Methods

Study design and area

Hospital based retrospective cohort study was employed among 502 SAM 6-59-month children at Pawe general hospitals in Benishangule Gumuz regions in North West Ethiopia. Pawe general hospital was found in Metekel zone Pawe woreda distance of 565 km from Addis Ababa. This hospital gives medical treatment service for six woreda in Metekel zone & catchment area of Amhara regions. It has 221 beds; more than 31 beds shared by pediatrics wards; in pediatrics ward half of beds are reserved for treatment of SAM children [14]. In this, Hospitals there were totally 502 children started SAM treatment since 2015-2019. Those five consecutive years were purpo¬sively selected for SAM case's, give most recent information about the problem in under investiga¬tion malnutrition case [15,16].

Study population

The source populations were all SAM under-five children admitted to TFC for treatment since January 2015 to December 2019. 6-59-month SAM registered from January 2015 to December 2019 was study subject for this study. Data including socio-demographic information comorbidities; routine medications, individual files outcome not registered (i.e., cure, death, not recovered and defaulter) were excluded. Data were collected from February 1, April 02, 2020.

Sample size determination and Sampling procedure

The sample size of this study was calculated based on survival sample size calculations from STAT/R 14 using the following parameter and formula [17]:

Sample size  n  =  Number of event Probability of eventP1 1P1  =Event= Z a/2 + Z B 2 logAHR 2

By using the following statics parameter α = 5%, Za/2 = Z value at 95% confidence interval = 1.96, Power (B) 80% = 0.84 Treatment cure rate (P1) = 79.2% [18] AHR = 0.32 [12].

Event= Z a/2 + Z B 2 P1 1P1 logAHR 2 = 1.96+0.84 2 0.79 0.21 log0.32 2 =174

Probability of event for those cured patient from sever acute malnutrition groups was with time specific since the study was last 5 years (2015-2019), exp (-ʎt) = exp(-0.5) = 0.6 [17] Similarly, the probability of the event for second group was calculated using exp. ( ʎt *AHR) [17,19]. By using AHR = 0.32. Thus, the probability of the event for the two groups becomes P (event) = 1- (0.32 + 0.5)/2 = 0.59 Thus, the final sample size was calculated 295. However, in Pawe general hospital since 2015-2019 totally treated SAM registered 6-59-month children were found 502.Since, we included all available and eligible recorded 502 data and no sampling procedure used.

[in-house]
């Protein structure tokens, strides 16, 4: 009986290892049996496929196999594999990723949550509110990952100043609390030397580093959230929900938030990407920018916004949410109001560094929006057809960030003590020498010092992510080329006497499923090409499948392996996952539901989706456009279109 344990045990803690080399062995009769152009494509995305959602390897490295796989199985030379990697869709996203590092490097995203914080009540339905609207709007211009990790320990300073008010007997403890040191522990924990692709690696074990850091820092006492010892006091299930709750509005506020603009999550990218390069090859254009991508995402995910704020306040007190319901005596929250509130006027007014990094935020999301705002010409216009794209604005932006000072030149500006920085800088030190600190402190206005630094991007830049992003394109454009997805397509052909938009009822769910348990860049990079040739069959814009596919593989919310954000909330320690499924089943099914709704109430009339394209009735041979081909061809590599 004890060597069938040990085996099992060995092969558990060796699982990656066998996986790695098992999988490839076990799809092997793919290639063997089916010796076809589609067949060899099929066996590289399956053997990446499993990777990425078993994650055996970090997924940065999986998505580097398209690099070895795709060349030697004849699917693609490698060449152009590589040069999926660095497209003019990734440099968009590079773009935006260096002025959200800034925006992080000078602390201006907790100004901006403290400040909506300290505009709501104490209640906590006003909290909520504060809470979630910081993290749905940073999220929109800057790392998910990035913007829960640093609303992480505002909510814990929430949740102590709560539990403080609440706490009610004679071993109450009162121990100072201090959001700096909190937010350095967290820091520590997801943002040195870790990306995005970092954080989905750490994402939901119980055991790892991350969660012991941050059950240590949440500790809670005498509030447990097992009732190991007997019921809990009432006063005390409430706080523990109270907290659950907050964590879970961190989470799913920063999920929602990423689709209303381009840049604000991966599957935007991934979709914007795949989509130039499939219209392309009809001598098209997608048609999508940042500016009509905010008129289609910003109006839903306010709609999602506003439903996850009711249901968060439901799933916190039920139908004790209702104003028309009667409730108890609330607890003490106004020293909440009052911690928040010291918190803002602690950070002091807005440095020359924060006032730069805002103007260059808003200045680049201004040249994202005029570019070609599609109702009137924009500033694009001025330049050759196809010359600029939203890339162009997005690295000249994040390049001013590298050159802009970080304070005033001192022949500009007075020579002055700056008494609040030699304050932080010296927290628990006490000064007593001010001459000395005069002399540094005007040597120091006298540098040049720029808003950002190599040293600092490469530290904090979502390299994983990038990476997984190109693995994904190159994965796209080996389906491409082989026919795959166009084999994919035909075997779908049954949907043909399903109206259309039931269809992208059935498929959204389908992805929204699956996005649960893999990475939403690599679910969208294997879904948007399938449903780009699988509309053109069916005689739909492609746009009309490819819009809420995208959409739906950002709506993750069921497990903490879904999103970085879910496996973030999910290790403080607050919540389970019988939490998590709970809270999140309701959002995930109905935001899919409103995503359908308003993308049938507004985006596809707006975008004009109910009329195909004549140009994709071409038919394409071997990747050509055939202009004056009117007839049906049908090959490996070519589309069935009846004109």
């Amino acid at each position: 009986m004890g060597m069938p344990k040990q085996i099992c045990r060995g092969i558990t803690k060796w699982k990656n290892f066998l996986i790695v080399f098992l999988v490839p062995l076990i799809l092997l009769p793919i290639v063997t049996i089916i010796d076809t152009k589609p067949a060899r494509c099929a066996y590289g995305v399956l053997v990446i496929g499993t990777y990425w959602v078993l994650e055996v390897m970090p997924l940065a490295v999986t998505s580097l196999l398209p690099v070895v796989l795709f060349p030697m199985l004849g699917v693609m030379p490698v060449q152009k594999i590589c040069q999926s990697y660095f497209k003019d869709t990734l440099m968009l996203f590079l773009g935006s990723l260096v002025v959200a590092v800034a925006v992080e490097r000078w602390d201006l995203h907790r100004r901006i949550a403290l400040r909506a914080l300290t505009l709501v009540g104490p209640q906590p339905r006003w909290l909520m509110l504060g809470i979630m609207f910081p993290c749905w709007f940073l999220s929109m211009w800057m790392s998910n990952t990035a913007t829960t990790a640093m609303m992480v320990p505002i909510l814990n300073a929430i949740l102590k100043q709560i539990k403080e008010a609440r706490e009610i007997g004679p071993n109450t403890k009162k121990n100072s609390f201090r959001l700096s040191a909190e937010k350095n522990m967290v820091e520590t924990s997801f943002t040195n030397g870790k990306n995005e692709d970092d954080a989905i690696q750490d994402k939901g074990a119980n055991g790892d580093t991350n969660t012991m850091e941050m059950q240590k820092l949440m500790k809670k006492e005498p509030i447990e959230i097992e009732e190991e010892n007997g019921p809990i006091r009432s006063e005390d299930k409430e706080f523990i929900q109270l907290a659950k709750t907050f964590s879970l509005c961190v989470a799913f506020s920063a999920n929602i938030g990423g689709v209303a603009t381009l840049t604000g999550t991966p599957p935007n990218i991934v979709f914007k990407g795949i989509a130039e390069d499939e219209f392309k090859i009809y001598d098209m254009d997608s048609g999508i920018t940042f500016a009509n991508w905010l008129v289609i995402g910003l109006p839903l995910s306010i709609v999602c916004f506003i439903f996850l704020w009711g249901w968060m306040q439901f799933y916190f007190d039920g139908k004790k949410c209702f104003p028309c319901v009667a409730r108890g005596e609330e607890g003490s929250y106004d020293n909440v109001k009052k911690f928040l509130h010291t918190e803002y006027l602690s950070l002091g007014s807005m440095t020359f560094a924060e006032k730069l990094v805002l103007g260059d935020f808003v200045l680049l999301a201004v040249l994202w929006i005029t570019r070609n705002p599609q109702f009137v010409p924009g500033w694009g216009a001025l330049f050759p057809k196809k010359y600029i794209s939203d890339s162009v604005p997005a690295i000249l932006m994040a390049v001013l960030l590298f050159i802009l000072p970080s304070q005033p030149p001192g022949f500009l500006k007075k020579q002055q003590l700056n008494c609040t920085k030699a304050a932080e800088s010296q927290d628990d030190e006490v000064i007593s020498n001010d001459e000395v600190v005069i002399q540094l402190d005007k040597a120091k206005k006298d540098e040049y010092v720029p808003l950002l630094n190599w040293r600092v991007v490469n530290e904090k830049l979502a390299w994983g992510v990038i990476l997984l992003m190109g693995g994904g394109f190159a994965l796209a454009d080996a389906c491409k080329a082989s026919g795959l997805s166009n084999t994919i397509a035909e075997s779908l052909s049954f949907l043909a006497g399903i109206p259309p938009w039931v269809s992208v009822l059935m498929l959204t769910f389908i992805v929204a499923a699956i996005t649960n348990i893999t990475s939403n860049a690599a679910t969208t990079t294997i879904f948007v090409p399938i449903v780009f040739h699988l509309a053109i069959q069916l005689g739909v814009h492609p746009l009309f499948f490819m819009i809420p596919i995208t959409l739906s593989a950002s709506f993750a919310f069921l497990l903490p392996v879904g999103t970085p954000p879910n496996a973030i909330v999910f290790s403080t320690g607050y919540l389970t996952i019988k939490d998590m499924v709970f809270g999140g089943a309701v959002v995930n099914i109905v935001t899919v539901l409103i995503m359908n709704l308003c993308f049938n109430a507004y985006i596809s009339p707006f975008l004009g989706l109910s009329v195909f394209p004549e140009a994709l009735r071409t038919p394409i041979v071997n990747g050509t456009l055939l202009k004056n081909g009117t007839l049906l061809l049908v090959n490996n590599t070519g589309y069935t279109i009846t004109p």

Operational definitions

Event (cured): Is computed as a number of SAM children discharged after cured or free from medical complication, ede¬ma and achieved sufficient MUAC (≥ 12.5 cm) and WFH (≥ 85%); these children were described as cured or recovered on their medical charts divided by the total number of SAM children admitted in TFC [2,20].

Kwashiorkor: Is severe under nutrition or malnutrition in children resulting from a diet excessively high in carbohydrates and low proteins.

Marasmus: Is under nutrition or malnutrition and emaciated that from inadequate taking of carbohydrate food or metabolic disorders.

Marasmus-kwashiorkor: Is the mixture of both kwashiorkor and marasmus. It is a problem of both carbohydrate and protein containing food deficiency.

Data collection instrument and quality controls

A structured data abstraction tools was used for data collection purpose. The data abstraction tools were adopted from the Ethiopian federal ministry of health (FMOH) updated SAM management guideline in 2013 with medical history sheet & published study. Three diploma nurses and one-degree public health officer supervisor were recruited and full two-day training was given before data collection processes. All data collectors had taken updated SAM management training and currently working pawe general hospitals. For quality of data collection process, the principal investigator and one supervisor were followed data over all data collection process.

Data processing and analysis

Data entered into the computer using EPI-DATA version 3.1 & exported to STATA 14.1 for cleaning and analysis. Descriptive analysis, such as tables, graphs, Kaplan Meier survival curve and log rank test was done. Hazard ratio with 95% CI & P ≤ 0.05 was used to measure association with independent variable. The overall survival graph and hazard failure estimated curve was used to show survival and hazed probability of risk group. Cox-regression model was fitted to identify associated factors. All associated with treatment cure rate in bivariable analysis at a hazard ratio of P-value < 0.25 included in multi variable Cox-regression. Variables with adjusted hazard ratio (AHR) in multivariable Cox-regression with their corresponding 95% confidence interval (CI) with P-value < 0.05 was considered as significant predictors. Cox-proportional hazard assumption was checked by (log-log plot) & expected versus observed Kaplan Meier graph test for each variable with schoenfield residuals test for each variable. No variables less than < 0.05. After multivariable cox regression was built by transforming from bivariable P < 0.25, for finally model selection was selected by AIC & BIC criteria [21]. Finally, Nelson Alana che and Cox Snell residual combination used for checking final model adequacy.